PAGA

News & Analysis as of

Ninth Circuit Holds Class Action Waivers Violate NLRA: What Employers Should Do Now

In an important 2–1 decision, a divided panel of the Ninth Circuit Court of Appeals recently concluded class action waivers in arbitration agreements violate the National Labor Relations Act (NLRA) and therefore are...more

California: Making Arbitration Great Again

California’s resistance to the longstanding federal policy favoring arbitration frequently results in public expressions of frustration by the justices of the U.S. Supreme Court. In over five years since the Supreme Court’s...more

Will Uber Actually Be Happy Its $100M Settlement Fell Apart?

The big news late yesterday was that the federal court judge overseeing the Uber class action litigation rejected the $100M settlement for being “not fair, adequate, and reasonable.” You would think that Uber would be...more

Uber’s $100 Million Settlement Rejected by Judge; Independent Contractor Misclassification Lawsuit to Proceed

Earlier yesterday, Uber was dealt yet another setback in its efforts to settle the IC misclassification lawsuits brought against it by Uber drivers in California and Massachusetts. As readers of this legal blog will recall...more

Uber’s $100 Million Settlement Falls Apart

In a surprising development, a federal court judge rejected a proposed settlement yesterday which would have seen gig giant Uber pay up to $100 million to resolve a series of legal claims challenging its classification model,...more

Private Attorney General Act Amendment Permits More Government Oversight of Claims

Buried in an appropriations bill designed to address no fewer than 42 separate issues is a small, but important item for California employers. In response to requests for legislative restrictions on the Private Attorneys...more

New CA Budget Will Make PAGA Claims Harder to Settle

We’ve made no secret of the fact that we’re not big fans of the Private Attorneys General Act (PAGA). - PAGA drastically expands the ways that employers can be sued, because employees can sue for violation of statutes...more

New PAGA Amendments Fail to Substantively Address Employers’ Concerns

Governor Brown recently approved Senate Bill No. 836, which amends the Private Attorneys General Act (“PAGA”) in a few minor technical ways, including new filing and notice requirements. Although employers had hoped for...more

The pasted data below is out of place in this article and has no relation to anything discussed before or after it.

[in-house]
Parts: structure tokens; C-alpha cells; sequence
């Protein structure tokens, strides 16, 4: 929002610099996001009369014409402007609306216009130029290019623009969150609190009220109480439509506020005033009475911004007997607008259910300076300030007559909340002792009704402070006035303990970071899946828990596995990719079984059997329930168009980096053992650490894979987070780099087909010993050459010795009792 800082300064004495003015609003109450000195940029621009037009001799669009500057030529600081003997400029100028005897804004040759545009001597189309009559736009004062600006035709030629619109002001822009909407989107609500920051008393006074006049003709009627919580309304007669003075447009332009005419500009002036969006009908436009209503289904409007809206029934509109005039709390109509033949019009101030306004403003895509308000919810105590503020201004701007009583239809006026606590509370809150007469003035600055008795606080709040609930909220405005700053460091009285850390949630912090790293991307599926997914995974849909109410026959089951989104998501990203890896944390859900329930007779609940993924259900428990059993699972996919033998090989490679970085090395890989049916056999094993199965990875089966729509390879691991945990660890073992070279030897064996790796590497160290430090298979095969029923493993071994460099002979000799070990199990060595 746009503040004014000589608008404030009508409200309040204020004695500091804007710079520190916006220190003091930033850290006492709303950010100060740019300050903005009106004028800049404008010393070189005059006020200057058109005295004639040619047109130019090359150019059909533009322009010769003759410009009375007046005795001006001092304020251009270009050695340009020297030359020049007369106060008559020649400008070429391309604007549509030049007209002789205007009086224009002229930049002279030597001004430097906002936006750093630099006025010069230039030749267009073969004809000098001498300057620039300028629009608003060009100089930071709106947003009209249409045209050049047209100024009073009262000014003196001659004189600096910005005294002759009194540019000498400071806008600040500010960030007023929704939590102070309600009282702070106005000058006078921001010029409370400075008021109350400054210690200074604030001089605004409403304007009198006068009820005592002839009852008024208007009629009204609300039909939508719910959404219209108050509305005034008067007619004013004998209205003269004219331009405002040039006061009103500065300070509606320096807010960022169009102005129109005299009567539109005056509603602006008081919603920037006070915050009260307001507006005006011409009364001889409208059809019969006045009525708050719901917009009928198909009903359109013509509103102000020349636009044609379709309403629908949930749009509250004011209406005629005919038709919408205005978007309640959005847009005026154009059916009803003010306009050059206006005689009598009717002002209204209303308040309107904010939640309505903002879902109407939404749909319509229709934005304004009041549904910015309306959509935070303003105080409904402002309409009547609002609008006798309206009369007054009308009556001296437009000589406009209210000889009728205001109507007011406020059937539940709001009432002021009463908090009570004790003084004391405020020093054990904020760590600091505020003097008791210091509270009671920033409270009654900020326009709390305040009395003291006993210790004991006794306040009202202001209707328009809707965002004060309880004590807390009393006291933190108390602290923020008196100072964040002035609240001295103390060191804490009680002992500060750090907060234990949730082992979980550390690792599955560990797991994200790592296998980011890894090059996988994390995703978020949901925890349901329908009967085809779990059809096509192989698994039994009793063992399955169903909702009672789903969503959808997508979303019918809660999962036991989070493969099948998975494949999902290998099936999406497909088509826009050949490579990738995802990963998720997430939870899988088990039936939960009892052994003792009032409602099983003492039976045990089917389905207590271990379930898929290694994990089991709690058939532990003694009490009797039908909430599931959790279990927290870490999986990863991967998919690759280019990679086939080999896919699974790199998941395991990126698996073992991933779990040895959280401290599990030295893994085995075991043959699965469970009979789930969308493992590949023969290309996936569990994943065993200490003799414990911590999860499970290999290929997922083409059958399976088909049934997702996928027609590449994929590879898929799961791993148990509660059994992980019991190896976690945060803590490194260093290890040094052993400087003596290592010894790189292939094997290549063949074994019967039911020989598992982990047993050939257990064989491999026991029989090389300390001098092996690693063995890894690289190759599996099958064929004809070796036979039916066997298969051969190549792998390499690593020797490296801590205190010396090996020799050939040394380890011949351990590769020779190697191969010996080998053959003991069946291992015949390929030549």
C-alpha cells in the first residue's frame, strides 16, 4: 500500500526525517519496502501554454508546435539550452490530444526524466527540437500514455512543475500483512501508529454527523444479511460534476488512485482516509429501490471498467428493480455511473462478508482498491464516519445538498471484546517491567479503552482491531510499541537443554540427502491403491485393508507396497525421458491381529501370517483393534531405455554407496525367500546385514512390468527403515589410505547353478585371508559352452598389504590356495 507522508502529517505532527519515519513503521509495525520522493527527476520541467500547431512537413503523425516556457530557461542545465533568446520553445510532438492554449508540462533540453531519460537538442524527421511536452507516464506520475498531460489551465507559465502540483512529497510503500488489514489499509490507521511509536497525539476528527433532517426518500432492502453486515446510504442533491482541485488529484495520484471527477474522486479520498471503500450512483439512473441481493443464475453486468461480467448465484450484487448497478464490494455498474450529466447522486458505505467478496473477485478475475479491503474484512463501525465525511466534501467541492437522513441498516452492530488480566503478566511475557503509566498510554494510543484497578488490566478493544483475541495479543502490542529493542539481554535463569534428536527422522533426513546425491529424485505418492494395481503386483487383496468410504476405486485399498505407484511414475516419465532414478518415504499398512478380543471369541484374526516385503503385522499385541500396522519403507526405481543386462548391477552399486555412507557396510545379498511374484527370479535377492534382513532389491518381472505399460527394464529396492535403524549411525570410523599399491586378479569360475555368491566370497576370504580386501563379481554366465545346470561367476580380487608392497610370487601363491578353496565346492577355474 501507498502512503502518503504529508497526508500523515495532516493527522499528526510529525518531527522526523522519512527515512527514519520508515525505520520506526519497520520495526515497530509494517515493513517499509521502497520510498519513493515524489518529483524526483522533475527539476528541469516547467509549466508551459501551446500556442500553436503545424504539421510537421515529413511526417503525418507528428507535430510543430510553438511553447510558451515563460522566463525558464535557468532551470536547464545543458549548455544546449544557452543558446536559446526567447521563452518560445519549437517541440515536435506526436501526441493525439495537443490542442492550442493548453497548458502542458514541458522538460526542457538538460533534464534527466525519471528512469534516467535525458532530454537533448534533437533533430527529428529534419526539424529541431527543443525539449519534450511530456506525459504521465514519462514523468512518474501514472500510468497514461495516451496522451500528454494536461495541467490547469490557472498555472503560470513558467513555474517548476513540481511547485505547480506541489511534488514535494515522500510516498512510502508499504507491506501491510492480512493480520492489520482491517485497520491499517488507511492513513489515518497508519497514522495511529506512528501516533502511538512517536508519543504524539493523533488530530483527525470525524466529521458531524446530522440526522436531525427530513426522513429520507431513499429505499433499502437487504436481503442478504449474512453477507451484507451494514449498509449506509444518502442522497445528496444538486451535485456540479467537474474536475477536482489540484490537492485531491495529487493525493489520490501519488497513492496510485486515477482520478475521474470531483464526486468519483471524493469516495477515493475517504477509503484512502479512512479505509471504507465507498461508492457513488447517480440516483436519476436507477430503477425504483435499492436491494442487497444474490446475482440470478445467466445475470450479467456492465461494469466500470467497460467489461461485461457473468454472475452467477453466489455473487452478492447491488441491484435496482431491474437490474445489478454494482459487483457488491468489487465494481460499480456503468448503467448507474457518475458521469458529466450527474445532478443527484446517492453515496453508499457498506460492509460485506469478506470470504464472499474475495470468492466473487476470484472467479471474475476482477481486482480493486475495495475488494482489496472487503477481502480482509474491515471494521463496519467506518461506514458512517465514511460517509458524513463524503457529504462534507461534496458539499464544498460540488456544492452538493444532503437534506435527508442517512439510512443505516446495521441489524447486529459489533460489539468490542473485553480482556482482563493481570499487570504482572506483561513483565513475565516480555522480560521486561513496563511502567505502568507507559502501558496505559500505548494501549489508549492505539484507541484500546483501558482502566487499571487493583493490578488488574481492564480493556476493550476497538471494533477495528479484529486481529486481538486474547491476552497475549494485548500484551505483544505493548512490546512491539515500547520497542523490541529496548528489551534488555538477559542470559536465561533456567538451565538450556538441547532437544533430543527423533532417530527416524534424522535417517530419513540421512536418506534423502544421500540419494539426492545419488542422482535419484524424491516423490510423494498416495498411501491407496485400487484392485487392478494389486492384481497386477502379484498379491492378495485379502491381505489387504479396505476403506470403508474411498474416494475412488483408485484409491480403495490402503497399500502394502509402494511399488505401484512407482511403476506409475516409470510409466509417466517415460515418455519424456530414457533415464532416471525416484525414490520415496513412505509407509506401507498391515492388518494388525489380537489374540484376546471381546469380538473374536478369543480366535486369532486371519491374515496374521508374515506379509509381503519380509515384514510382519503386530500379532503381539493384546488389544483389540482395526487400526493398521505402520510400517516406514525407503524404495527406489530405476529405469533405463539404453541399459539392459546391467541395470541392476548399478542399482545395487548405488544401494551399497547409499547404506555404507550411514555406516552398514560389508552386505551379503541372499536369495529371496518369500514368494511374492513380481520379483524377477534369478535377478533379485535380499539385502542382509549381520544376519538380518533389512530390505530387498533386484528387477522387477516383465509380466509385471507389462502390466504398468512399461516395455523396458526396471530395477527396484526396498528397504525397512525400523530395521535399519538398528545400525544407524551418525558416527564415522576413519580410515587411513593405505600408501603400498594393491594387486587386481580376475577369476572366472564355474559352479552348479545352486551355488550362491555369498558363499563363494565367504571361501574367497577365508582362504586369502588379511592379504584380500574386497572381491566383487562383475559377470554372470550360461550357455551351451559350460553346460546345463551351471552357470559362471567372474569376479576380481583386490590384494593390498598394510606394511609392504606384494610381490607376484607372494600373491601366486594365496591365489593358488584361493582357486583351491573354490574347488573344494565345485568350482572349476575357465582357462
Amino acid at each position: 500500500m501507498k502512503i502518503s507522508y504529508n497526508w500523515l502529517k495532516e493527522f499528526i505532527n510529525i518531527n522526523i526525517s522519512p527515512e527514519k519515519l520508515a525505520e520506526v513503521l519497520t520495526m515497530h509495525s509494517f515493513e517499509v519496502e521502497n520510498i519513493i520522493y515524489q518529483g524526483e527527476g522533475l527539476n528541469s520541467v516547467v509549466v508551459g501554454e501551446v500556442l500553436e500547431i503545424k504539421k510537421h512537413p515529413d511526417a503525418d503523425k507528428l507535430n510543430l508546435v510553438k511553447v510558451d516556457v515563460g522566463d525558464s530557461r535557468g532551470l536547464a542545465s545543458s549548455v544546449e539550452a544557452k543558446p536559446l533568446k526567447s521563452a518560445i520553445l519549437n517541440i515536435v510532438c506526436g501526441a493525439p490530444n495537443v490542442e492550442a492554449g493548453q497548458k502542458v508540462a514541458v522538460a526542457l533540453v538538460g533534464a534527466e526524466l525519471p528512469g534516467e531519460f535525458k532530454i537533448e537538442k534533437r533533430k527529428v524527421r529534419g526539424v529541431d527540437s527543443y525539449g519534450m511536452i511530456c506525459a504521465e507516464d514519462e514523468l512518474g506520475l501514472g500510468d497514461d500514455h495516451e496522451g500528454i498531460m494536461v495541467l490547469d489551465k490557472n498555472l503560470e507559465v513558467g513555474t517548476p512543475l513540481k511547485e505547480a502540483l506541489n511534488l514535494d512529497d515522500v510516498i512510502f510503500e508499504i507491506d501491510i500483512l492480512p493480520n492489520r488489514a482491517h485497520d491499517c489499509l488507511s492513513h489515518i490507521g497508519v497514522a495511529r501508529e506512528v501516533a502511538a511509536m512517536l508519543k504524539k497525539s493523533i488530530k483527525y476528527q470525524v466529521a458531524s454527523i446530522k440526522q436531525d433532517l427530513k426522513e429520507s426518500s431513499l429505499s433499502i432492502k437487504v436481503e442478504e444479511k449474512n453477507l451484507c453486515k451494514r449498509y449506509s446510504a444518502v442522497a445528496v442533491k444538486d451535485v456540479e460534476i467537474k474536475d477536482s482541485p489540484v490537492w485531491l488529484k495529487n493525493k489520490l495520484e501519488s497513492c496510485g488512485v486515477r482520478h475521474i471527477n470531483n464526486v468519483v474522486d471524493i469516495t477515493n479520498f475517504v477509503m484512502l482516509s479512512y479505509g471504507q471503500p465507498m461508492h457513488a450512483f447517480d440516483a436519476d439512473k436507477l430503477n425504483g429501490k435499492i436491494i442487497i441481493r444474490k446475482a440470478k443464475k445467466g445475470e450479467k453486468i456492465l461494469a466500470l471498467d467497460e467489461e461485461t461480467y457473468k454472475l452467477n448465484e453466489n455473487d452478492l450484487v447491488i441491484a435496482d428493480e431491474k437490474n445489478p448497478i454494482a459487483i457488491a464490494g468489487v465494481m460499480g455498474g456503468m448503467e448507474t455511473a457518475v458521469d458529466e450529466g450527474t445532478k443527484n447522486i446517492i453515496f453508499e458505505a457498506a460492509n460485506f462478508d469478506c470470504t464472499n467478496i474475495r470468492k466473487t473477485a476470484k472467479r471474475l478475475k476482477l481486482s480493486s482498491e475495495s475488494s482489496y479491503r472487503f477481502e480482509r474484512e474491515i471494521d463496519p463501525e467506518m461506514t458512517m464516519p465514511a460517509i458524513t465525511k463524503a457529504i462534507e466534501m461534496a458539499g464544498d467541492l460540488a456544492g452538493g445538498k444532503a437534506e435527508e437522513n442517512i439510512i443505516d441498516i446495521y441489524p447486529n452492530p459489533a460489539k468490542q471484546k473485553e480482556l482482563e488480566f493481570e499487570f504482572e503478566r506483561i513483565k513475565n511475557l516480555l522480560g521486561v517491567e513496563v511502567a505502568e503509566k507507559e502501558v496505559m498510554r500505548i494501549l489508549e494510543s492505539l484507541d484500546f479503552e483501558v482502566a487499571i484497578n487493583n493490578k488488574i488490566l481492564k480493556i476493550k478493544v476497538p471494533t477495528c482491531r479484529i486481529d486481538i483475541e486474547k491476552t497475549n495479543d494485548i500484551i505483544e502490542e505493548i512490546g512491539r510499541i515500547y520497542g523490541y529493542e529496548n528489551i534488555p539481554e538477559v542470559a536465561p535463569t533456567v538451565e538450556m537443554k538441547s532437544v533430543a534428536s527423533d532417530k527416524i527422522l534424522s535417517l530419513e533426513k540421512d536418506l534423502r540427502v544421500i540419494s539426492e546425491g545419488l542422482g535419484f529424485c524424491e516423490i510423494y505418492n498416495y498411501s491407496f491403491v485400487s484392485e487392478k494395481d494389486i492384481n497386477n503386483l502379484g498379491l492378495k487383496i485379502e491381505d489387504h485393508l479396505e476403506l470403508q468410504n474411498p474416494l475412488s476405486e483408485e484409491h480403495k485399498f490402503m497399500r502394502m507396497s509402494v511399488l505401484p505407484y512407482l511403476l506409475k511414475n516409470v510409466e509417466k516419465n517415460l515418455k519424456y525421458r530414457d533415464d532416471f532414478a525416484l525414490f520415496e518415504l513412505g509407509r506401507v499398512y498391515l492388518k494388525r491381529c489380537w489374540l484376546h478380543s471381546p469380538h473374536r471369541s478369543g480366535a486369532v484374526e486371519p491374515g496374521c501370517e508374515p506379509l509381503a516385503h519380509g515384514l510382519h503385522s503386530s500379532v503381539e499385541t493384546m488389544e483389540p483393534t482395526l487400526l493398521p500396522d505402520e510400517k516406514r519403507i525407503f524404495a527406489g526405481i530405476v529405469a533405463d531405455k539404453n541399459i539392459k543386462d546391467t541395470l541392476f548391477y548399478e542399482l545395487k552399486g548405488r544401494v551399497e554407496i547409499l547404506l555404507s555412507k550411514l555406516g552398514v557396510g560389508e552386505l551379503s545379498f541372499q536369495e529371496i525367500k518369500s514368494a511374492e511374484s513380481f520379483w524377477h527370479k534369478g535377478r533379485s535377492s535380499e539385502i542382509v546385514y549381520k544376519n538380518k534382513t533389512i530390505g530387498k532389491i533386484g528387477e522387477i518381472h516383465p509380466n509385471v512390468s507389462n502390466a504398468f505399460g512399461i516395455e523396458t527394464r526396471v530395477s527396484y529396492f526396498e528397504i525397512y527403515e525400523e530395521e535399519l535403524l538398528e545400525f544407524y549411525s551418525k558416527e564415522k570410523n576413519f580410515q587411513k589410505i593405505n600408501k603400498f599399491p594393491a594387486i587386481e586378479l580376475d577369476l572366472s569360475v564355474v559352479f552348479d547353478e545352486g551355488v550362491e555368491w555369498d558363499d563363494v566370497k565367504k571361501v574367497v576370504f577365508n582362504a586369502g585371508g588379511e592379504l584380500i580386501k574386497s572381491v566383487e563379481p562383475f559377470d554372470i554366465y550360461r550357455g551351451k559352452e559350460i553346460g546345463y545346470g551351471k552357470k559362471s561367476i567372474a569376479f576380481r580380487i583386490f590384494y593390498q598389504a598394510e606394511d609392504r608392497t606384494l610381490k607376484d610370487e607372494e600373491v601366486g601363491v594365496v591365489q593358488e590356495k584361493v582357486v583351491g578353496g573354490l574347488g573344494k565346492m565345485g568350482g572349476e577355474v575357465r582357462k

Employment Law - July 2016

Patchwork Expands as More Cities Adopt Paid Sick Leave - Why it matters - Following the recent example of Los Angeles and adding to the current patchwork of jurisdictions providing paid sick leave across the...more

New PAGA Amendments Intended To Help California Employers

With the stated purpose of reducing “unnecessary litigation” and lowering the cost for employers doing business in California, Governor Jerry Brown, on June 27, 2016, signed into law amendments to California's Private...more

California Enacts New PAGA Amendments as Part of Governor’s Budget Bill

The Private Attorneys General Act of 2004 (“PAGA”) authorizes aggrieved employees to file lawsuits to recover civil penalties on behalf of themselves, other employees and the state of California for Labor Code violations. In...more

PAGA Amendments Address Legislature’s Concerns, Not Employers’ Concerns

Seyfarth Synopsis: PAGA was amended earlier this week, in connection with the California legislature’s approval of the state’s annual budget. The legislation did not implement any of the more substantive changes that Governor...more

Governor Signs Law Giving California Labor Department Greater Role in PAGA Suits

On June 27, 2016, California Governor Jerry Brown signed into law a set of amendments to California’s Labor Code Private Attorneys General Act (PAGA) that will expand labor officials’ involvement in PAGA claims. PAGA gives...more